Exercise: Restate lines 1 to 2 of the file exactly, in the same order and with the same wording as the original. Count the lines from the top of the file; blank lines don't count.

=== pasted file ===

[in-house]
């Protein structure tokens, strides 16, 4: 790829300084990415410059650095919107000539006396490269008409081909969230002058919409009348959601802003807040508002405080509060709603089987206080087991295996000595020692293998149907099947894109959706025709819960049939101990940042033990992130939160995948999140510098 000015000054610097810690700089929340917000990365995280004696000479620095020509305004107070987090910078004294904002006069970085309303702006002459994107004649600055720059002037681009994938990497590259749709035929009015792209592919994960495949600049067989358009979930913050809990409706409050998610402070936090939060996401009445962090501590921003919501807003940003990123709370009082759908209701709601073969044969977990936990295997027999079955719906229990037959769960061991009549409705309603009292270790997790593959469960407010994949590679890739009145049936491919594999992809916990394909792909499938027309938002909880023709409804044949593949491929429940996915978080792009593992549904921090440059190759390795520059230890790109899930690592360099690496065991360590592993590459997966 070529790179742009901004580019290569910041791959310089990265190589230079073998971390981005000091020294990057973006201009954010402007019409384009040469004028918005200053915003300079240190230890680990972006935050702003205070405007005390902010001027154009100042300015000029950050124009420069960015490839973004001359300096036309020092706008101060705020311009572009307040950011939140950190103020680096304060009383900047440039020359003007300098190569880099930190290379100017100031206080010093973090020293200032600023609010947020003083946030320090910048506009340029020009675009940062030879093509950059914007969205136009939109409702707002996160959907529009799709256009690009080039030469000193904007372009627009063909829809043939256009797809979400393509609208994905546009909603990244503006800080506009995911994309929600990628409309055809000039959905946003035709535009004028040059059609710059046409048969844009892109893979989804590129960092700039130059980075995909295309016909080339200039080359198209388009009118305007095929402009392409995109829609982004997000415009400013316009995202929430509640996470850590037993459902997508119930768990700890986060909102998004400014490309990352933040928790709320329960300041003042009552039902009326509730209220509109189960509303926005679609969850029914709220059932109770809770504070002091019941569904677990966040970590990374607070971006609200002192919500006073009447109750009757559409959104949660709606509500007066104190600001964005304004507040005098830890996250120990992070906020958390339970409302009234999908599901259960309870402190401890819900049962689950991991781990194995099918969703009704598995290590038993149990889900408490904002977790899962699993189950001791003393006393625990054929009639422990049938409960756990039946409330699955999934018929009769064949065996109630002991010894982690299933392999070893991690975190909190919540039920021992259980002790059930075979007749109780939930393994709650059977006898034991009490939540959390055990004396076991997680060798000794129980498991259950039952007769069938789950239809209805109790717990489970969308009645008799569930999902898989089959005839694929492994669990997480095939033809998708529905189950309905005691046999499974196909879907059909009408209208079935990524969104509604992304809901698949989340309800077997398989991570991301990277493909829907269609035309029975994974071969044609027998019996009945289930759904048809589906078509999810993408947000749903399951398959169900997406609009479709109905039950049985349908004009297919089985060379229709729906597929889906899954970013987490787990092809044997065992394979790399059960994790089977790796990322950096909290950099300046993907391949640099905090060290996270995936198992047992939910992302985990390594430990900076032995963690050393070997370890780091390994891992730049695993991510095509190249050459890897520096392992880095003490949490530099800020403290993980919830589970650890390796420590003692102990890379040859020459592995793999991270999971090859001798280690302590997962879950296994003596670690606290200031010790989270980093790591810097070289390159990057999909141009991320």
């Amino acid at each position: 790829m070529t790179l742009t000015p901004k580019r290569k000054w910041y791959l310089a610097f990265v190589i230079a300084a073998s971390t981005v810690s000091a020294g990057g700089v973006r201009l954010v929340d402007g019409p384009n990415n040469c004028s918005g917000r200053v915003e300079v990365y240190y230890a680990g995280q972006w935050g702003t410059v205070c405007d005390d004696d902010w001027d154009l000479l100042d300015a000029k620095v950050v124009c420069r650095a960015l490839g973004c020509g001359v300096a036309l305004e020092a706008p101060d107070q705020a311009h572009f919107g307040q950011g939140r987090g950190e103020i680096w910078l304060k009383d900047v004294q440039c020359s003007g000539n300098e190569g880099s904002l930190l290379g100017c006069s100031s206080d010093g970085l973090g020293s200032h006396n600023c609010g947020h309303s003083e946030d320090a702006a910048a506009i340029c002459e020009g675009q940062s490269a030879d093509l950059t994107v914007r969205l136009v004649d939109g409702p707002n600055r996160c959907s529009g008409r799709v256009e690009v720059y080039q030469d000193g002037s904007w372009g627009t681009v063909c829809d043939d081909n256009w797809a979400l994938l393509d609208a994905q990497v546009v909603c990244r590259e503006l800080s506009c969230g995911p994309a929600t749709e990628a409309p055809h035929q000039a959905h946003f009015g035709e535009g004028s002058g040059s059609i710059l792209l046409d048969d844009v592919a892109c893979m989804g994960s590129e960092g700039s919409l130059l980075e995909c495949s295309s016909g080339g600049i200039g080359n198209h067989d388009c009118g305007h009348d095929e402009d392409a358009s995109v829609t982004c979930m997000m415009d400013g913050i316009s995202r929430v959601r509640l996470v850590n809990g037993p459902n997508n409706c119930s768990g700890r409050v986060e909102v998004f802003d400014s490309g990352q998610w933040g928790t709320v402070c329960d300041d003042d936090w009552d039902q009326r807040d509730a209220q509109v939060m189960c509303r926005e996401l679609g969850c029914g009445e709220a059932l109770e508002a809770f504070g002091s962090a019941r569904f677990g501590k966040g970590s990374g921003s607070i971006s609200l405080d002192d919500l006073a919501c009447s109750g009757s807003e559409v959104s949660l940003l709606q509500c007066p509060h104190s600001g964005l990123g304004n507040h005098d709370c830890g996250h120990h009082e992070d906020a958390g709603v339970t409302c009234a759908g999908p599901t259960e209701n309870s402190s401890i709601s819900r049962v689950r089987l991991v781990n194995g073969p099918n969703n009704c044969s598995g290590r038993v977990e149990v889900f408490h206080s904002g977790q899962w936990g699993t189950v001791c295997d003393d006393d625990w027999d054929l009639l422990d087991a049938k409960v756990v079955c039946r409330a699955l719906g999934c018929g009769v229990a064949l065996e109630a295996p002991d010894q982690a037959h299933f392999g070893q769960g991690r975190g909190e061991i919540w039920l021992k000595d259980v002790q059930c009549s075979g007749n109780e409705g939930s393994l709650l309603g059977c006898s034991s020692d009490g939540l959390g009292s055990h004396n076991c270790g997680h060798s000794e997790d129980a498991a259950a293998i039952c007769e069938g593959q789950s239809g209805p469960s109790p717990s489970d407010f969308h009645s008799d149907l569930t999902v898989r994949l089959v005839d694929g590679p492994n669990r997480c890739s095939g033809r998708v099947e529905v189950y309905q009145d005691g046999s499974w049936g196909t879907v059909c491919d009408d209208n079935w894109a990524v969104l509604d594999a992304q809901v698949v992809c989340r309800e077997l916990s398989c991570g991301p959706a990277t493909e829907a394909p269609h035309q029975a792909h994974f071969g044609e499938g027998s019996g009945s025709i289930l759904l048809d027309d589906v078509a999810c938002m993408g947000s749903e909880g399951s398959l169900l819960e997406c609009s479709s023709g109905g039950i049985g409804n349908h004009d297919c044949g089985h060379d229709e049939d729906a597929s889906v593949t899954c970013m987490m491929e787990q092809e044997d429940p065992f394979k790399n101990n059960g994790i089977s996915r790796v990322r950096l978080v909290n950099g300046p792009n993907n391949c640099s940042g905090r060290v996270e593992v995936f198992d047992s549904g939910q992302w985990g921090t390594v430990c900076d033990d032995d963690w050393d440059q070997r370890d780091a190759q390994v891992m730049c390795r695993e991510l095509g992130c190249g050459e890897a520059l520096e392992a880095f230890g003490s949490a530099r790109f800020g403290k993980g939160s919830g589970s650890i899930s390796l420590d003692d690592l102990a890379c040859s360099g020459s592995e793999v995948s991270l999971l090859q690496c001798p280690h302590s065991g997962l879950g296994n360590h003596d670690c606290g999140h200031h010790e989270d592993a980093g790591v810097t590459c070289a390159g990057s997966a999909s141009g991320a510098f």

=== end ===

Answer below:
[in-house]
């Protein structure tokens, strides 16, 4: 790829300084990415410059650095919107000539006396490269008409081909969230002058919409009348959601802003807040508002405080509060709603089987206080087991295996000595020692293998149907099947894109959706025709819960049939101990940042033990992130939160995948999140510098 000015000054610097810690700089929340917000990365995280004696000479620095020509305004107070987090910078004294904002006069970085309303702006002459994107004649600055720059002037681009994938990497590259749709035929009015792209592919994960495949600049067989358009979930913050809990409706409050998610402070936090939060996401009445962090501590921003919501807003940003990123709370009082759908209701709601073969044969977990936990295997027999079955719906229990037959769960061991009549409705309603009292270790997790593959469960407010994949590679890739009145049936491919594999992809916990394909792909499938027309938002909880023709409804044949593949491929429940996915978080792009593992549904921090440059190759390795520059230890790109899930690592360099690496065991360590592993590459997966 070529790179742009901004580019290569910041791959310089990265190589230079073998971390981005000091020294990057973006201009954010402007019409384009040469004028918005200053915003300079240190230890680990972006935050702003205070405007005390902010001027154009100042300015000029950050124009420069960015490839973004001359300096036309020092706008101060705020311009572009307040950011939140950190103020680096304060009383900047440039020359003007300098190569880099930190290379100017100031206080010093973090020293200032600023609010947020003083946030320090910048506009340029020009675009940062030879093509950059914007969205136009939109409702707002996160959907529009799709256009690009080039030469000193904007372009627009063909829809043939256009797809979400393509609208994905546009909603990244503006800080506009995911994309929600990628409309055809000039959905946003035709535009004028040059059609710059046409048969844009892109893979989804590129960092700039130059980075995909295309016909080339200039080359198209388009009118305007095929402009392409995109829609982004997000415009400013316009995202929430509640996470850590037993459902997508119930768990700890986060909102998004400014490309990352933040928790709320329960300041003042009552039902009326509730209220509109189960509303926005679609969850029914709220059932109770809770504070002091019941569904677990966040970590990374607070971006609200002192919500006073009447109750009757559409959104949660709606509500007066104190600001964005304004507040005098830890996250120990992070906020958390339970409302009234999908599901259960309870402190401890819900049962689950991991781990194995099918969703009704598995290590038993149990889900408490904002977790899962699993189950001791003393006393625990054929009639422990049938409960756990039946409330699955999934018929009769064949065996109630002991010894982690299933392999070893991690975190909190919540039920021992259980002790059930075979007749109780939930393994709650059977006898034991009490939540959390055990004396076991997680060798000794129980498991259950039952007769069938789950239809209805109790717990489970969308009645008799569930999902898989089959005839694929492994669990997480095939033809998708529905189950309905005691046999499974196909879907059909009408209208079935990524969104509604992304809901698949989340309800077997398989991570991301990277493909829907269609035309029975994974071969044609027998019996009945289930759904048809589906078509999810993408947000749903399951398959169900997406609009479709109905039950049985349908004009297919089985060379229709729906597929889906899954970013987490787990092809044997065992394979790399059960994790089977790796990322950096909290950099300046993907391949640099905090060290996270995936198992047992939910992302985990390594430990900076032995963690050393070997370890780091390994891992730049695993991510095509190249050459890897520096392992880095003490949490530099800020403290993980919830589970650890390796420590003692102990890379040859020459592995793999991270999971090859001798280690302590997962879950296994003596670690606290200031010790989270980093790591810097070289390159990057999909141009991320």